After a successful week in Brussels attending the IAPP Europe Data Protection Congress, it's good to be back here at IAPP HQ in New Hampshire. The days are dramatically shorter, but that's tempered by knowing the holidays and family gatherings are just around the corner.
As I continue to reflect on last week, it's clear to me that we're going through a period of rapid change. Of course, the General Data Protection Regulation is pushing companies to alter their business operations and find technology to make those operations more efficient and scalable. The proposed ePrivacy Regulation, too, will have a dramatic effect on the adtech industry. Check out last Friday's podcast with Johnny Ryan to dive into some of these issues. An op-ed in Ad Exchanger also caught my attention. In it, Dylan Collins draws a parallel between adtech designed for kids and the GDPR. Since COPPA has shaped the "kidstech" industry to leverage "zero-knowledge systems," and since PwC says this market is growing at 25 percent annually, perhaps advertisers can look to these systems to protect privacy and drive revenue, all the while avoiding the dreaded adtech apocalypse. Food for thought, I guess.
Also, here in the States, we're undergoing another transformation. Now almost a year into Donald Trump's presidency, we're seeing the roll back of federal regulations, and in their place, more states stepping into the breach. For example, Missouri's attorney general said his office is investigating Google for potential privacy and antitrust violations. States have also been busy creating their own pro-privacy telecommunications laws in an attempt to outflank the Federal Communications Commission. Verizon, Comcast and the CTIA have all petitioned the FCC to prevent implementation of such rules. The FCC will win this fight. Nevertheless, we've seen a dramatic swing from the pro-regulatory regime under President Obama to the current anti-regulatory regime under Trump. It will continue to be interesting to watch states go head-to-head with the federal government on many of these issues affecting privacy.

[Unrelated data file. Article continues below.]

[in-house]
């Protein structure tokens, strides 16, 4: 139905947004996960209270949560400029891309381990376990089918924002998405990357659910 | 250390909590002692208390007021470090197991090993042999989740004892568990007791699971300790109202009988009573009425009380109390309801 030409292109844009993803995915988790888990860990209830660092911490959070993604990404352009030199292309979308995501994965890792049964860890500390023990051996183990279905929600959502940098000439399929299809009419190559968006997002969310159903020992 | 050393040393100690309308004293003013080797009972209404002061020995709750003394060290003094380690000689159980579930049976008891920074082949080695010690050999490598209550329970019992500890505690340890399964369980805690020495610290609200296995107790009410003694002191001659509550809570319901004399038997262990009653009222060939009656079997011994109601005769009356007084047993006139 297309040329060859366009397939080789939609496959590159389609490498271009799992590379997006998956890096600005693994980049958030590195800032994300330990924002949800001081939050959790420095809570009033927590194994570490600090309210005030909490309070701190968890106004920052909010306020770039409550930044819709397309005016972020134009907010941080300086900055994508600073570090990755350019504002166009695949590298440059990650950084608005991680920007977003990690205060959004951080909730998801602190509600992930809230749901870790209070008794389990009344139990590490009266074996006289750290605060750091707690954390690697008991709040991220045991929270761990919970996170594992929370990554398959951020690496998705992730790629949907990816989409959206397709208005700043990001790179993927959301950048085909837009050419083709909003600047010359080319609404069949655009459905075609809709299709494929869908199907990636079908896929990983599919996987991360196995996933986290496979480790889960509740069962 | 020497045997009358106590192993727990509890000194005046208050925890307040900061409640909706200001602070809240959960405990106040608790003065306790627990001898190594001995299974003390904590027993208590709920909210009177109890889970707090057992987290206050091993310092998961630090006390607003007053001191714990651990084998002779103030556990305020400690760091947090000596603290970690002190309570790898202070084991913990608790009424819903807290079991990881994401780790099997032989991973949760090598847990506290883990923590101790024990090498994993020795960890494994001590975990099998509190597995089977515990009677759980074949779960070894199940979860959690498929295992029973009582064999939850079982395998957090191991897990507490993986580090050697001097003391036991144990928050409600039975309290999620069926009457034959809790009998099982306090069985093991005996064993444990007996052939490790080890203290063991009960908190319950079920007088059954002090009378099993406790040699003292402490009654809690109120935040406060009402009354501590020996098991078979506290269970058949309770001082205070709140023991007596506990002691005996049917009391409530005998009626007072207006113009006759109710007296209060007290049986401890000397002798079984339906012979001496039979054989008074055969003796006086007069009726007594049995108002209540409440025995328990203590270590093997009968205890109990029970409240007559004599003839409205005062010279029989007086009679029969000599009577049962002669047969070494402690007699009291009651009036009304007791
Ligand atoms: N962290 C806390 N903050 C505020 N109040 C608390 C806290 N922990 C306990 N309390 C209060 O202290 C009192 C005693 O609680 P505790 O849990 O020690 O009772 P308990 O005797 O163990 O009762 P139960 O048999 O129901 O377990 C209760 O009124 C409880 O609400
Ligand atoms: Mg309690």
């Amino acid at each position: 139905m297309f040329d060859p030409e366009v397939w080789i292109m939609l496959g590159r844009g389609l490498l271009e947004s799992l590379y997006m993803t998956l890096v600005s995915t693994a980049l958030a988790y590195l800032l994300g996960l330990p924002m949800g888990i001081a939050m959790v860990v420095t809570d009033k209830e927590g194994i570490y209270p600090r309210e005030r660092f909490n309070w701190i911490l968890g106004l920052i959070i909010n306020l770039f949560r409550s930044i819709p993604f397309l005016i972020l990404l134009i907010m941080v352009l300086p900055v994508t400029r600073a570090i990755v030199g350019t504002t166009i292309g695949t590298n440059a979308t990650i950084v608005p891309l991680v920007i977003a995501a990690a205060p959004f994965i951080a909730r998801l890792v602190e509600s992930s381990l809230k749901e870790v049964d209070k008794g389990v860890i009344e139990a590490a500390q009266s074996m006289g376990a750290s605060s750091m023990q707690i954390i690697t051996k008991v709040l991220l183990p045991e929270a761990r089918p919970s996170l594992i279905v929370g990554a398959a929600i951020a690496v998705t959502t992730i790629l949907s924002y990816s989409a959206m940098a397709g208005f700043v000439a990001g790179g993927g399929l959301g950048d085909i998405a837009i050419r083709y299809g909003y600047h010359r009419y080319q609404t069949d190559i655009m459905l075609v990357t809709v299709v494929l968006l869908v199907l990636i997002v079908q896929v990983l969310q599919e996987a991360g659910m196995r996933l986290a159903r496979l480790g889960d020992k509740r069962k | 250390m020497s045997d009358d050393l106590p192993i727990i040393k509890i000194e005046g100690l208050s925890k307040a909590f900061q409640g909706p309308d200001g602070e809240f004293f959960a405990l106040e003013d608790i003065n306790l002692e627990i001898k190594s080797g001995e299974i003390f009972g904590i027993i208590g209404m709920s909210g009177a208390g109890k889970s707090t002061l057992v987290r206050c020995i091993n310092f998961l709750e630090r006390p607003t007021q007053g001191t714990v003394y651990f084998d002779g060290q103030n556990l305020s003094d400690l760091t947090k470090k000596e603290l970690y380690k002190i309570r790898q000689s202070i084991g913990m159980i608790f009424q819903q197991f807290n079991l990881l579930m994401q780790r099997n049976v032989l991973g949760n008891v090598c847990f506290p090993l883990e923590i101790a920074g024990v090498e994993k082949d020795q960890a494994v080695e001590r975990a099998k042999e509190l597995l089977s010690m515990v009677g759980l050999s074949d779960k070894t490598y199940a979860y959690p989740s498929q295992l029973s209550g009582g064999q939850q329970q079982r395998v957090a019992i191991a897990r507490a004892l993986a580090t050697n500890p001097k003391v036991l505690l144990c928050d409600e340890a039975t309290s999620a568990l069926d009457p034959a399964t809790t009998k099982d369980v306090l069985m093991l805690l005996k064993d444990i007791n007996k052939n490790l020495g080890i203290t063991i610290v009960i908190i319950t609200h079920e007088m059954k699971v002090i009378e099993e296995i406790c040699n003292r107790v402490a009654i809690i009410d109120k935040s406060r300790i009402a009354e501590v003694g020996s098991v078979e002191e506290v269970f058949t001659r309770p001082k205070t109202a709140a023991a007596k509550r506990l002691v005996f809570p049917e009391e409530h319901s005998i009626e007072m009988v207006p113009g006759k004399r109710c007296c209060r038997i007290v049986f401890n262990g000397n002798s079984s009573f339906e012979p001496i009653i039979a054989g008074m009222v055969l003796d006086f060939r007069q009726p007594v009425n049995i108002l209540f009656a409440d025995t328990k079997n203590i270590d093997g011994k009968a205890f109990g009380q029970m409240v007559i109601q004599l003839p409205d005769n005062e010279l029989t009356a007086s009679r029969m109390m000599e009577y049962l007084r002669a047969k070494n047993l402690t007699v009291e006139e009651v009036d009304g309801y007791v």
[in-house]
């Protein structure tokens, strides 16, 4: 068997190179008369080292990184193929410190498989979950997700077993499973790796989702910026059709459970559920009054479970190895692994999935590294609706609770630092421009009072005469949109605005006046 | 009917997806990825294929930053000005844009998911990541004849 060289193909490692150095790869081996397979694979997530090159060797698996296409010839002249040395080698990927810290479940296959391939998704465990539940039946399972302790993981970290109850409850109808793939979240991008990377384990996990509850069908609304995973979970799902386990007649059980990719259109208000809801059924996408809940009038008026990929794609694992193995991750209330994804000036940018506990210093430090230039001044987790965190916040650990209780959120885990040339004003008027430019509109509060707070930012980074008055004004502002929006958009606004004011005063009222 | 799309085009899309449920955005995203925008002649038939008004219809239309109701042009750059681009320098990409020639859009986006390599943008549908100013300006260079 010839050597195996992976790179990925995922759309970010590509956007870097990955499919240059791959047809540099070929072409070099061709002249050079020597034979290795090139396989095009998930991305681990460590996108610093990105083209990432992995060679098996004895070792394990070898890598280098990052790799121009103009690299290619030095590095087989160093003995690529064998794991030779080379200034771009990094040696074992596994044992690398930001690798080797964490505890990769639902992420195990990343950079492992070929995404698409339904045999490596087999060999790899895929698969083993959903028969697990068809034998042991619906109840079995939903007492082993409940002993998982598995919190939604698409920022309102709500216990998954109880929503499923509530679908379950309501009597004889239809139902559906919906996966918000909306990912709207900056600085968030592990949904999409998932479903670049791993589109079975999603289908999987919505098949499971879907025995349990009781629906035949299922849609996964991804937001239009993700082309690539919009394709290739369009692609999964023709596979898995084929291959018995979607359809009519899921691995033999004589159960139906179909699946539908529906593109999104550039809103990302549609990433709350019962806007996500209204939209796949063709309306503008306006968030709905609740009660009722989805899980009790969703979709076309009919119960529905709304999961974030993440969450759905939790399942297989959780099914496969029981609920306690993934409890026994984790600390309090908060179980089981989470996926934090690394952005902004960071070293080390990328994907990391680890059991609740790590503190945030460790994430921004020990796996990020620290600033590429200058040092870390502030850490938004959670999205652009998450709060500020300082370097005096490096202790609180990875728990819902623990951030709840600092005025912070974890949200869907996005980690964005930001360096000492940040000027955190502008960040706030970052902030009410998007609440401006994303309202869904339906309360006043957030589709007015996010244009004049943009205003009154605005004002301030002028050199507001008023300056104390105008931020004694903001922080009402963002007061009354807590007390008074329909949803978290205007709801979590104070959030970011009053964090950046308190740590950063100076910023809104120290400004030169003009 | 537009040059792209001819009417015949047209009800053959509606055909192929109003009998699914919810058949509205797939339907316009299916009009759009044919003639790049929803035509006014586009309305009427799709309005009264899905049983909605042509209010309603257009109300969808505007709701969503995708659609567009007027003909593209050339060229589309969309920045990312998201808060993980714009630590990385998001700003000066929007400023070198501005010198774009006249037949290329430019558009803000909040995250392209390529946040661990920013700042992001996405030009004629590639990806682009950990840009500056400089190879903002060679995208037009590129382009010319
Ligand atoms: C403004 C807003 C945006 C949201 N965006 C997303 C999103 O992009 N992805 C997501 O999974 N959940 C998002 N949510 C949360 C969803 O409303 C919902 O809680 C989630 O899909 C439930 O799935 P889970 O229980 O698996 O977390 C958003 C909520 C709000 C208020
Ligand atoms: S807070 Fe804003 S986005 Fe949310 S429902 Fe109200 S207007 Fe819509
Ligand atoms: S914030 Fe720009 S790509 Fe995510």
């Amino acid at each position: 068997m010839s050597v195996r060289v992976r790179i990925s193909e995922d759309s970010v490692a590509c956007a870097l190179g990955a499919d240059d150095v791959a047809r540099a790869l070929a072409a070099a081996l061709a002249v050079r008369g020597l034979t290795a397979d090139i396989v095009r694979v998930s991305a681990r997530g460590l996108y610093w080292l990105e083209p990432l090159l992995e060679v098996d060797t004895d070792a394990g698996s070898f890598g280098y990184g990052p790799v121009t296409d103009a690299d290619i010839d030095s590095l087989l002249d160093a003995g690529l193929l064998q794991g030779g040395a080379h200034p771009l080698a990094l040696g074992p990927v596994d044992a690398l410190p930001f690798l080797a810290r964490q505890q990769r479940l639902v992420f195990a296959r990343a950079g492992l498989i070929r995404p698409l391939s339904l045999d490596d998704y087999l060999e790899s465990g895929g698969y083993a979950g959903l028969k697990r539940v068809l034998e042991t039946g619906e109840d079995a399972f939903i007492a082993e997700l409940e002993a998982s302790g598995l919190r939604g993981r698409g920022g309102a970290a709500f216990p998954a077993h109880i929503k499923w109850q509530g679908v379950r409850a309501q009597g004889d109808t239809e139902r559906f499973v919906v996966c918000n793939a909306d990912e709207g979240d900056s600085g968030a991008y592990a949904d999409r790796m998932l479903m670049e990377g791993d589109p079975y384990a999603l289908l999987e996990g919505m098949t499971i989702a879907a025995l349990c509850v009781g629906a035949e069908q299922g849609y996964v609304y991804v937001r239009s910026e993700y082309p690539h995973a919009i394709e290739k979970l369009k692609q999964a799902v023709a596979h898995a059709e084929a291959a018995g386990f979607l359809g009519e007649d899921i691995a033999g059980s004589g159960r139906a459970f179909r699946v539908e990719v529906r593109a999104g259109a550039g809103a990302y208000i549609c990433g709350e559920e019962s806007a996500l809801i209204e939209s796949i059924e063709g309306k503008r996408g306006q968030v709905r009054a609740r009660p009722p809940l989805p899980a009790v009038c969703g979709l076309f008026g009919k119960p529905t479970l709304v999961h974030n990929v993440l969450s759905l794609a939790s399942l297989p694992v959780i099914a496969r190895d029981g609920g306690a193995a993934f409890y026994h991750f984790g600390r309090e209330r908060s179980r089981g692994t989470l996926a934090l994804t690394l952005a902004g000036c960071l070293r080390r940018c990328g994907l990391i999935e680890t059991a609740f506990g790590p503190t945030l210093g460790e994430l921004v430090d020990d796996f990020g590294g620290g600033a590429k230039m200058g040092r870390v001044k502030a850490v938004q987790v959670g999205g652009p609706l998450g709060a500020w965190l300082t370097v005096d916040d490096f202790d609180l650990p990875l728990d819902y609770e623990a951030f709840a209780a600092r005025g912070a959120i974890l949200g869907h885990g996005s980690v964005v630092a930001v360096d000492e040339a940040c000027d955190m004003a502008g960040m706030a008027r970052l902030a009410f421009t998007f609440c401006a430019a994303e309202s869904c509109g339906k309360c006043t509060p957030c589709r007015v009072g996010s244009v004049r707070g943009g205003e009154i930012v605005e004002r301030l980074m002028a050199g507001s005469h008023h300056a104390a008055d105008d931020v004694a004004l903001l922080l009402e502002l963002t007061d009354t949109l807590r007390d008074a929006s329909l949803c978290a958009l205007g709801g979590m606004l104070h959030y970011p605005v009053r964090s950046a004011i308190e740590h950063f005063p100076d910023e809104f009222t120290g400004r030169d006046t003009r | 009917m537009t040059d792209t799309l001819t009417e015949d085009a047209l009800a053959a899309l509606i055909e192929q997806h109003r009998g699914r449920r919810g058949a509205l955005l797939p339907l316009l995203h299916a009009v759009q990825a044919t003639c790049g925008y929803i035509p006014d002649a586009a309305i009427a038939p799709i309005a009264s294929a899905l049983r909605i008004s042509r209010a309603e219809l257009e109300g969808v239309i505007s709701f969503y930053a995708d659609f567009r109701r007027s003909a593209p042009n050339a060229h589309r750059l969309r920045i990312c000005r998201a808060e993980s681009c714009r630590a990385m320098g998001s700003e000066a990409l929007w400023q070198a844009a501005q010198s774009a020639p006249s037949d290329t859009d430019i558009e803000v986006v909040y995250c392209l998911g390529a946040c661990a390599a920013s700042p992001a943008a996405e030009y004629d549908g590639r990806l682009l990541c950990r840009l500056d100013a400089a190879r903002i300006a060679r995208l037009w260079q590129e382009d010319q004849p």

Internet-of-things technology also took a big step forward this week after the Food and Drug Administration approved a pill embedded with a sensor to help track whether patients with mental illnesses are maintaining their prescriptions. I'm sure this will be the first of many such advancements in health care in which our bodies become further enmeshed with technology.
The New York Times also published a stunning and in-depth report on the Shadow Brokers' hack of the U.S. National Security Agency. Unlike the Snowden disclosures, which primarily revealed the existence of certain surveillance programs, the Shadow Brokers' hack unleashed real NSA-devised hacking tools into the wild. Of course this is a huge deal for national security purposes, but it also means trouble for the private sector. Now anyone can get ahold of these tools, and any individual or organization can become a victim. I think this bolsters the argument for maintaining strong encryption in our communications and storage technologies. Deputy Attorney General Rod Rosenstein has recently been on the offensive about mandating some sort of backdoor into encrypted messaging services, but with so many adversaries with so many powerful hacking tools, shouldn't we maintain the strongest encryption possible?
Finally, one other article that grabbed my attention called for taxing businesses that process personal data. The tax would be a modest one, perhaps below one percent. The idea is to cycle that revenue back to the public to help improve information privacy, combat identity theft, and bolster connectivity. What do you think: good idea, or a pipe dream?
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